Turkeys can be hunted like deer. In fact, all game animals have the same basic needs: food, water, and shelter. And of course, the hunter’s “ace in the hole,” the animal’s desire to breed. I like to pattern my turkeys, and simply get between point A and point B at the appropriate time to kill one as he walks by. If that doesn’t work, then I’m decoying, and calling and running all over trying to punch my tag.


When scouting, I first look for a roosting area. In my neck of the woods, birds tend to roost high in steady old oaks or seek shelter from the weather in mature pines. Turkeys also like to roost off hills, allowing them to get safely high in a tree with little effort. The terrain I hunt is relatively flat, so anytime a bird has a chance to roost off of a hill, he usually takes advantage of it. The best way to confirm the location of a roost area is to sit and listen from a distance, in the wee early morning hours or at dusk. During both of these times, toms will usually gobble. If time won’t allow for an observation, suspicion of a roosting area can be confirmed by locating piles of droppings, feathers, and scratch marks in the leaves. I’ve noticed that the birds tend to fly down into the wind, and certainly away from the sun. Generally, the turkeys will leave the roost and then head off to who knows where, leaving a trail of scratch marks behind. The scratches will indicate the direction where the birds traveled, with the pile of leaves being pushed behind them as they walk away.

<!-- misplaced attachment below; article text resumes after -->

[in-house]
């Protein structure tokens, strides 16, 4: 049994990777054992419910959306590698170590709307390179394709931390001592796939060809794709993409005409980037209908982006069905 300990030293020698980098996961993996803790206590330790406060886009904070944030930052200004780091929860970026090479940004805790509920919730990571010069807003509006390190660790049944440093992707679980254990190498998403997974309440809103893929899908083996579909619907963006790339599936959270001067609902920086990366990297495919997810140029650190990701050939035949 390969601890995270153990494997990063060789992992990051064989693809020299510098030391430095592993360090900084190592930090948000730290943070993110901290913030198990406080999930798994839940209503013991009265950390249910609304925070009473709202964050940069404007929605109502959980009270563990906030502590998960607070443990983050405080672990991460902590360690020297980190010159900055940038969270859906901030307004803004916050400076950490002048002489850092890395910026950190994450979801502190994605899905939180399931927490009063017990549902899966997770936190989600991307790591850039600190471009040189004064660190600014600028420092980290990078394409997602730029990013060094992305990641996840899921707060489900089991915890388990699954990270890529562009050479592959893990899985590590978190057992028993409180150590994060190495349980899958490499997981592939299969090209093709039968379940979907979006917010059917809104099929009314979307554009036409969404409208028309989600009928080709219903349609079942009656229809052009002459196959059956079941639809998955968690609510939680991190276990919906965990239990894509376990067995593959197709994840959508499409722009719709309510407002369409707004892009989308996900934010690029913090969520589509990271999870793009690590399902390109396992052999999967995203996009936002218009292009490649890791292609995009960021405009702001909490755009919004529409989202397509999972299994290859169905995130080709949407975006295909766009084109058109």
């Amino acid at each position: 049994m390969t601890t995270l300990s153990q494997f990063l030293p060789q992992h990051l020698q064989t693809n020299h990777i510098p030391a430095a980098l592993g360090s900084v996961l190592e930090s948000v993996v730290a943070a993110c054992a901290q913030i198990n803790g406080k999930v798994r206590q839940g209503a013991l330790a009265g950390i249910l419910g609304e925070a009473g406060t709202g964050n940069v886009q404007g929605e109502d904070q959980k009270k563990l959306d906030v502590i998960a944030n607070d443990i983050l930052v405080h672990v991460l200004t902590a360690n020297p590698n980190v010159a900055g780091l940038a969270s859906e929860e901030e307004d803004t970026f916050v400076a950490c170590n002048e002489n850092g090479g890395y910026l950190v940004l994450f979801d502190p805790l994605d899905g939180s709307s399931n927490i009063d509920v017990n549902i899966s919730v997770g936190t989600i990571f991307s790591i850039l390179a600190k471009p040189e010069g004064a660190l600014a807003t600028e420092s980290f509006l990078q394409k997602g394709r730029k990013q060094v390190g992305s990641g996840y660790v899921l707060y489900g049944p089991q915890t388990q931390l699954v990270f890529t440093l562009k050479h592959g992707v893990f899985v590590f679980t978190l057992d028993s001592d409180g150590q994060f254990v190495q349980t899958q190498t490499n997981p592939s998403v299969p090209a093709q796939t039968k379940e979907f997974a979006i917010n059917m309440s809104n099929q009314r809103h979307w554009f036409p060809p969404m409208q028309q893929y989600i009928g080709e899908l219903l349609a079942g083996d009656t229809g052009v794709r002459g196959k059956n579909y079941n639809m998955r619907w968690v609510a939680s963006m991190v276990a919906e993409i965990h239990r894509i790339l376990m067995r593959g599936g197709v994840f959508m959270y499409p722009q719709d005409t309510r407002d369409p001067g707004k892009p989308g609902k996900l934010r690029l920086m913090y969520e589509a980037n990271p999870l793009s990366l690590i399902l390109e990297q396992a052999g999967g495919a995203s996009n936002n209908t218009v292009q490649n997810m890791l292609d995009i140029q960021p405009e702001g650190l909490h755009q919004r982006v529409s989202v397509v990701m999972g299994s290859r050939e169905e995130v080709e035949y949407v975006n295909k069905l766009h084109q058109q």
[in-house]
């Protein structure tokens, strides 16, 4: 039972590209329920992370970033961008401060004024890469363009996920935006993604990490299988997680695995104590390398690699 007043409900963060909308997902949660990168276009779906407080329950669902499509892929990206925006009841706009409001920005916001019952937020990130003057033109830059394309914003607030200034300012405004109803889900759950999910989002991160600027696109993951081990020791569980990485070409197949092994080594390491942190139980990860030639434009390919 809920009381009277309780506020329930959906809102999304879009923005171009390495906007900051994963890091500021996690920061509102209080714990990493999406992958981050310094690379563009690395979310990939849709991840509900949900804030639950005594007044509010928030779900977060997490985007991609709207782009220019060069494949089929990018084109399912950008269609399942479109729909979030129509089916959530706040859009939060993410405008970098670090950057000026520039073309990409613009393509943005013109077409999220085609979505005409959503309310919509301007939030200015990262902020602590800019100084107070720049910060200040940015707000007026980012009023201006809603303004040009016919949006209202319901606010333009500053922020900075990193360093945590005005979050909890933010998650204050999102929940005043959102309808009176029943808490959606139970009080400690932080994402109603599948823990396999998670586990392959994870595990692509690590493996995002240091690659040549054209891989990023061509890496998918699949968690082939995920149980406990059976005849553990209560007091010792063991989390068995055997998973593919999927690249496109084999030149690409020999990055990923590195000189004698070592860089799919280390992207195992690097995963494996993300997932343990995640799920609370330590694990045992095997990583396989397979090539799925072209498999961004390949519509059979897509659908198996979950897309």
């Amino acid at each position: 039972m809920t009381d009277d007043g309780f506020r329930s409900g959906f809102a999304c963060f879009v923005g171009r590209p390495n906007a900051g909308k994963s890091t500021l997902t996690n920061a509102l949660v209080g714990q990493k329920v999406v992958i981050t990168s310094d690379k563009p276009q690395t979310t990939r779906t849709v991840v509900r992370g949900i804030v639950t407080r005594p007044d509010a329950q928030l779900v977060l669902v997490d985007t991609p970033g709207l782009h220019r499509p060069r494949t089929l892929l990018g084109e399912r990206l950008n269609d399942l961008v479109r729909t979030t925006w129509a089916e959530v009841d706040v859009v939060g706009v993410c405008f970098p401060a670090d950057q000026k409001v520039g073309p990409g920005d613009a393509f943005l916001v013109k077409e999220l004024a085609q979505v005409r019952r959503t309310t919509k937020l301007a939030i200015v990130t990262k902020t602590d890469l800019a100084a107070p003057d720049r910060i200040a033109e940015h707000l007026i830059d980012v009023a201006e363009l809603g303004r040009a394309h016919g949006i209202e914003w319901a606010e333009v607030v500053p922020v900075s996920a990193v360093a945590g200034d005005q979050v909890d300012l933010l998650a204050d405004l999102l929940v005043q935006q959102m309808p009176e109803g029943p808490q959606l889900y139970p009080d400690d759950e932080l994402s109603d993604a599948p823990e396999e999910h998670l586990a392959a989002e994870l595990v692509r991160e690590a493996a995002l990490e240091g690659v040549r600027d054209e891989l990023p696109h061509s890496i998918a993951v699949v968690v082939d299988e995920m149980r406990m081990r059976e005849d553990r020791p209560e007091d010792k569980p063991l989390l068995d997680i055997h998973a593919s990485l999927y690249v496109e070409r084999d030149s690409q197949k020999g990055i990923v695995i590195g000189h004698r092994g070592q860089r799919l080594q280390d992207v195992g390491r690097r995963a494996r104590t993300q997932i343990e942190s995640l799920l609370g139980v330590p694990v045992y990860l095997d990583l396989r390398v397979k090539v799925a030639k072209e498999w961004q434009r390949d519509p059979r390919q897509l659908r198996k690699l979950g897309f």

Like a child on Christmas Eve, the night before the turkey opener is a close second to the evening before archery deer season begins. I have so much fun preparing for the season that it has become an early spring ritual for me. I’m really excited this year to use my Thunder Chicken vest from ScentBlocker. This is by far the sweetest turkey hunting vest I’ve seen yet. Designed in part by The Bone Collector himself, Michael Waddell, this vest has everything a serious turkey hunter could ever need. I really appreciate its plentiful pockets placed logically through the vest, its Realtree Xtra revolutionary camo pattern, the orange safety flap on the back, and most of all, the quiet, magnetic comfortable pad that folds down from the back.

Along with my vest and some good rubber boots, I wear my fall hunting gear in the spring as well. Even though we don’t need to worry about human odor when we turkey hunt, I appreciate how comfortable and dry my RainBlocker clothing is. With the newest camo patterns like Realtree Xtra and Mossy Oak Breakup Infinity, those old toms will never know what hit them!

I start each preseason ritual by taking everything out of my vest and re-assessing its value. A turkey hunter can never have too many calls, but there are a few things each year that don’t get invited back in the vest for the following spring. I also recycle old water bottles, thrown away all the junk I’ve collected, chalk up my box calls, sand my pot-n-peg calls, and get rid of my old diaphragm calls. I’ll of course invest in a few new diaphragm calls, and throw in some fresh granola bars and a couple of water bottles as well.